In case anyone forgot what it’s like:
Sorry, I can’t get it to embed.
I’ve long complained about snow and winter. Let’s face it, I’m not a winter-person. Winter makes me sleepy, cranky and mean. I don’t need a sunshine brilliant enough to tan, but I do need some sunshine, which we don’t get enough of where I am situated. I’m also positively influenced by lots of green vegetation and plenty of flowers.
Last week, the area has been treated to warmer weather. Things aren’t quite perfect yet, though. There was about a foot of snow that had to be melted, and while the temperatures were warmer, they weren’t anywhere near summertime highs. At 40 degrees, it has taken a week to melt what was left.
Today it’s raining, steadily.
I’m liking it better than snow. Had it been snowing, we’d probably have another foot of it piled up.
I think we’ve traded shades of gray.
It’s raining. Gloomy. Cold. Wet. Gray. It’s close to freezing, so if the weather goes south, we could be in big trouble.
It doesn’t surprise me in the least that people who live in northern climates often look pale and pasty. If the sky offers pale and pasty, that’s what will happen to the inhabitants. We used to do science projects like that in elementary school. A bean seed with lots of sun will grow bigger and stronger than a bean seed grown in a closet.
I’m a sun person. Just like a cat. Today there is no sun, so I’m finding my warmth by space heater and blanket. That’s rather sad.
Sorry, folks. I’m not exactly luminescent today.
MIB made a comment on one of my posts regarding playing golf in the snow. By what I wrote, he thought that my husband was going to play golf in the snow. In fact, my husband was only going watch golf on TV. Then MIB made the comment that watching golf was rather boring.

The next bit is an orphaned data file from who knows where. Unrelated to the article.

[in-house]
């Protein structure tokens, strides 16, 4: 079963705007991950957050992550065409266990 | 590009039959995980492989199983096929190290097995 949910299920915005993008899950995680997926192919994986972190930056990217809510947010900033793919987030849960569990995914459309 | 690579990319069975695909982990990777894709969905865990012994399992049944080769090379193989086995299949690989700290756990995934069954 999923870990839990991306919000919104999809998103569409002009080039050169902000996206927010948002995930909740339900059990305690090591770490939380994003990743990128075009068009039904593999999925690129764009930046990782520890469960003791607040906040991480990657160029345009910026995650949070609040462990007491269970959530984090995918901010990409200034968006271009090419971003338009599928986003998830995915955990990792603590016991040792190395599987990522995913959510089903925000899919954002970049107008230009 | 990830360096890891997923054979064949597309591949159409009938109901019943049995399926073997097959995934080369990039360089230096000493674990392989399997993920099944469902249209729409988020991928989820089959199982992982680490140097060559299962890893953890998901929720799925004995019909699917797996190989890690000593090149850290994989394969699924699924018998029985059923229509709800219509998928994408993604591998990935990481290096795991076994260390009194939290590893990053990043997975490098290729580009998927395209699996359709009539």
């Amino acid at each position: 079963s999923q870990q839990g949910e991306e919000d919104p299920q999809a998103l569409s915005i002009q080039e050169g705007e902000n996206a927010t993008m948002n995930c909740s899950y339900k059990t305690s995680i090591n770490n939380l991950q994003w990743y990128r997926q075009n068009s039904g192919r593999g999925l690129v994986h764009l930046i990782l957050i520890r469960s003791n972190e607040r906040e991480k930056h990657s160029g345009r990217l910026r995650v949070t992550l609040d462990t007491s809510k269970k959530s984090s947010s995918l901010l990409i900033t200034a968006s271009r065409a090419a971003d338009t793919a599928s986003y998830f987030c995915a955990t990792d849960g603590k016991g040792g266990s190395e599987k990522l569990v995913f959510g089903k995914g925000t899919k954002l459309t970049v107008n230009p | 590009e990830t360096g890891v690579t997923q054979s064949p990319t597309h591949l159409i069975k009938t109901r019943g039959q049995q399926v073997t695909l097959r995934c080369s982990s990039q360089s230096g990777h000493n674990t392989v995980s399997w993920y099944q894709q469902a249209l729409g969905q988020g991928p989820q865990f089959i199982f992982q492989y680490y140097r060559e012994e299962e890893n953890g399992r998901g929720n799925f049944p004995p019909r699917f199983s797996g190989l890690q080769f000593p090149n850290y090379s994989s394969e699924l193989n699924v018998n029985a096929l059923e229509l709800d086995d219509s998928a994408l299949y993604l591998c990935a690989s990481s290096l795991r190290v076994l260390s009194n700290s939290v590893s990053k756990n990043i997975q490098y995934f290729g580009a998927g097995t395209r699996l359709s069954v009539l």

That, I cannot disagree with. I despise watching golf on TV. Actually, I despise watching any sports on TV. It’s more fun to play than it is to watch, even if you’re a horrible athlete like me. The main reason I despise TV golf is that the networks tend to concentrate on the leaders, who are all superstars who never make mistakes and always golf like God. They never show the guy who just barely made it into the tournament, unless that guy is Tiger Woods. My husband has had a Tiger fascination ever since the guy started playing professionally. (His number two guy is Phil Mickelson. I can’t stand that guy. He chokes.) We’ve been to tournaments where they’ve played, and “chased the Tiger.” That feat in itself is something of an Olympic event. You have to position yourself somewhere where you won’t be trampled by the thousands of other fans, and yet get a good glimpse of him. Usually, this is done by going about 300 yards from the tee box and hoping that Tiger’s ball will bounce in front of you. Then as soon as he makes his second shot, you run up to the middle of the next fairway and mark off your territory before he gets there.
I like Tiger, but for different reasons. I’ve always thought he was a terribly handsome man. I like that combination of Asian and African American, as it makes him look exotic. Tiger has very kind eyes, and a body shape that I enjoy, long, lanky, and thin. Both my husband and my son are built like Tiger, only a bit less muscular, which is probably why both are better than decent golfers. Yes, I wouldn’t mind a Tiger in bed with me, but only as comfort and heat.
Now to golfing in the snow: I was thinking that there are really people who DO golf in the snow. They use light pink balls that won’t sink in the snow. These people are crazy. I won’t golf unless the temperature is moderate and it definitely can’t be raining, much less snowing. If there is a beverage cart that serves bloody Marys and snacks, all the better. My husband has golfed in rainstorms and thundershowers. I’m surprised he hasn’t been hit by lightning yet.
One Easter, we were on vacation up north and my husband and son decided to go golfing. It was about 45 degrees; too cold for me. I dropped them off, and my daughter and I decided to go shopping. The temperature at the mall was more my style. Anyway, within the three hours they were out, the skies grew gray and the temperature fell. They continued to golf. Finally, it started snowing a bit. By the time they were on the 18th hole, a light blanket of snow covered everything and as they went to putt, the balls picked the snow up. By the time the balls reached the cup, they were about the size of softballs. Both of them got a tremendous kick out of the fact that their balls couldn’t even fit into the hole.
They never did golf in the snow again, but it made for a good story while drinking hot chocolate.